Madison's 2014 Municipal Budget Approved on 4-2 Vote: Municipal Taxes to Go Down 1.32%

Mayor Robert Conley presents proclamation to Drew University student Caroline O'Leary for sexual assault awareness and prevention. Credits: Liz Keill

MADISON, NJ - The Madison Borough Council adopted the 2014 budget and tax resolution at its Friday meeting.  Under the 2014 budget, municipal taxes will be reduced 1.32 percent.

The vote was 4-2, with Councilmen Robert Catalanello and Patrick Rowe casting the nay votes.  

Although Rowe thanked the finance team, he said, “I’m not in favor of this budget. It’s not the right balance between taxpayers and utilities.” He said Madison residents pay the second highest electric rate in New Jersey. “We’re not building a sustainable model for the future,” he said.  

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Finance Chairman Ben Wolkwoitz said Madison was the fourth highest for municipalities that have their own electric utility. But he said infrastructure improvements were long overdue and this was the third year of a fiscal turnaround. “We’re on the right track,” he said.

The budget allocated $3.5 million in capital improvements. “This is the only council that reduced taxes and is criticized for it,” he said in response to Rowe and Catalanello.  The borough has $5.5 million in surplus, he said, counteracting the argument that the borough is spending money it doesn’t have.

Catalanello said he didn’t think it was fair to ask young families that are struggling financially to subsidize older residents with a break in the electric utility. “I would love to vote yes for this budget, but I’m not comfortable using the utility surplus to fund fixed costs. It’s time to be truly transparent. The increased reliance on this revenue stream is not in the best long term interest of the residents.”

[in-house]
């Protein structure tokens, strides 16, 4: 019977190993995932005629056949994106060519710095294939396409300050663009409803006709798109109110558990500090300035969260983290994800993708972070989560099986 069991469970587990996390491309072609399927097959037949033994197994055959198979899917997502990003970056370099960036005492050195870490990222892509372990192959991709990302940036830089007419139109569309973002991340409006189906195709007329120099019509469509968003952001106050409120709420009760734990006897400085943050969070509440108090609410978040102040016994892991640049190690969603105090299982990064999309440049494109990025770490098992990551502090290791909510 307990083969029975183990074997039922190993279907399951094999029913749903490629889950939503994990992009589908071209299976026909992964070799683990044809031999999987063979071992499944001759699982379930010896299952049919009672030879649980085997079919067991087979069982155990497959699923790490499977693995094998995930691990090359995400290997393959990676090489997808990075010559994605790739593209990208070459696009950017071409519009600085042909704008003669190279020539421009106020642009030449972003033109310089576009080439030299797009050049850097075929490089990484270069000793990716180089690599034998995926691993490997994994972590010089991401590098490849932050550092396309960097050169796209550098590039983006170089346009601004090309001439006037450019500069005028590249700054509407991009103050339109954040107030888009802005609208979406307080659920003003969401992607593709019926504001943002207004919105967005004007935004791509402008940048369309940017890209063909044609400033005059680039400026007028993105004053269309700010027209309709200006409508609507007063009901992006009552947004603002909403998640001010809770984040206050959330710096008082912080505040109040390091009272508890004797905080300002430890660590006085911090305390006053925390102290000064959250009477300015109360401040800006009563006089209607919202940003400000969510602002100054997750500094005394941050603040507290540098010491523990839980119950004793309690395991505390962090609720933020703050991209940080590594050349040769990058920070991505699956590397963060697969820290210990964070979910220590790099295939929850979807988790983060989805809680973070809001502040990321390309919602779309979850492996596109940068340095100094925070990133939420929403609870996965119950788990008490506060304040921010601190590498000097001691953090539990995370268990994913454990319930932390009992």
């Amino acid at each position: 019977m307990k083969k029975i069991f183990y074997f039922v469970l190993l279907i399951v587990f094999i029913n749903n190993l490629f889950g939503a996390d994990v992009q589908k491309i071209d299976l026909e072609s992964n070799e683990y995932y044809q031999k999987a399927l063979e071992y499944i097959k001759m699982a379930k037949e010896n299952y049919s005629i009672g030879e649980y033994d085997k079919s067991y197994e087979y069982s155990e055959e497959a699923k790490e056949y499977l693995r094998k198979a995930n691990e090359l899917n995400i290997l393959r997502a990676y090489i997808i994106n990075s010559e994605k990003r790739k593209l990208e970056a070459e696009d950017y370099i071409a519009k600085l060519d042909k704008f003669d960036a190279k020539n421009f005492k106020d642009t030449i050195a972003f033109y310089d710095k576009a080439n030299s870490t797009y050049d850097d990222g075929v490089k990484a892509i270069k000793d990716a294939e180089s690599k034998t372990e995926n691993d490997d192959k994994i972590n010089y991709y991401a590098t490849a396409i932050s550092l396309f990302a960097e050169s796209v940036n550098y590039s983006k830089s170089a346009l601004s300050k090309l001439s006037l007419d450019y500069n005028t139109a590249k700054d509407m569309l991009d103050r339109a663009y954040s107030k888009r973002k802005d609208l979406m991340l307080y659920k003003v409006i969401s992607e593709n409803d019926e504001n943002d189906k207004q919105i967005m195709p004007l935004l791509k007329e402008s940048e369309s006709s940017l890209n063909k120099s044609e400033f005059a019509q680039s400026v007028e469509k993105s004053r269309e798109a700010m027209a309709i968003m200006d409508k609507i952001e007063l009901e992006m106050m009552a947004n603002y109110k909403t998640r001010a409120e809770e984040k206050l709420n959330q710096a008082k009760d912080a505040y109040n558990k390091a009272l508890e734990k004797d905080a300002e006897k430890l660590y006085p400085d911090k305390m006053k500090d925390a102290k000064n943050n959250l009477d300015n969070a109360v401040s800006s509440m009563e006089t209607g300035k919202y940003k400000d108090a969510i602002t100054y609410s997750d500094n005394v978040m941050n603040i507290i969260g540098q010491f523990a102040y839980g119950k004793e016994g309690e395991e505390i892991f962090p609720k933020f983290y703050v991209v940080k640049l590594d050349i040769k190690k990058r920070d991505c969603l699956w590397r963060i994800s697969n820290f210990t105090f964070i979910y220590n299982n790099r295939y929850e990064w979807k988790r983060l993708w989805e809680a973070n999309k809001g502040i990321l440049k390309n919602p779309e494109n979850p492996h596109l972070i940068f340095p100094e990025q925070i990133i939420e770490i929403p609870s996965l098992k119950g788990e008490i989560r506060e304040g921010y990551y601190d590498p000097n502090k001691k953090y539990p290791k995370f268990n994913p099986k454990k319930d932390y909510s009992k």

Councilman Robert Landrigan said a major concern of residents was the condition of roads, both for safety and damage to cars. “Work needs to be done and it’s time to get started,” he said. “We’re finally on the right track. We should do the work now.” He noted you need to “pick your priorities” and would vote yes for the budget.’

Astri Baillie said she supports the budget and thanked Wolkwoitz, Landrigan and the administration for their hard work.

Councilwoman Carmela Vitale said, “I’ll keep this simple and straightforward. I would like to say to the people of Madison that there will be no tax increase this year and we can help some people with electric bills. I will support this very, very strongly.”

The municipal taxes will drop 1.32 percent, or $35.39 for the average home, valued at $667,218. An additional $2.5 million is allocated for capital improvements, such as roads. Municipal services will be maintained at their current levels.

A chart distributed at the meeting showed that Madison’s per person municipal tax, at $796, is lower than the Chathams, Morris Township, Florham Park or Harding. Madison also offers more services without extra cost.

In other business, the council approved open space funds for walking-hiking trails at the Madison Recreation Center and adopted an ordinance for redevelopment plans at 39 Green Village Road.

Councilwoman Vitale commented on the ‘Every 15 Minutes’ program hosted by the Madison Police Department at Madison High School.  It is held every other year and Vitale said the results have shown a decrease in teen driving accidents.  “It was totally awesome,” she said. “They re-enacted an accident of teen drinking, with ambulance, fire department, police and Morristown Medical Center.” A helicopter and the court system were also involved. Filming was done by Fairleigh Dickinson University. “It was a very emotional two days,” she said.

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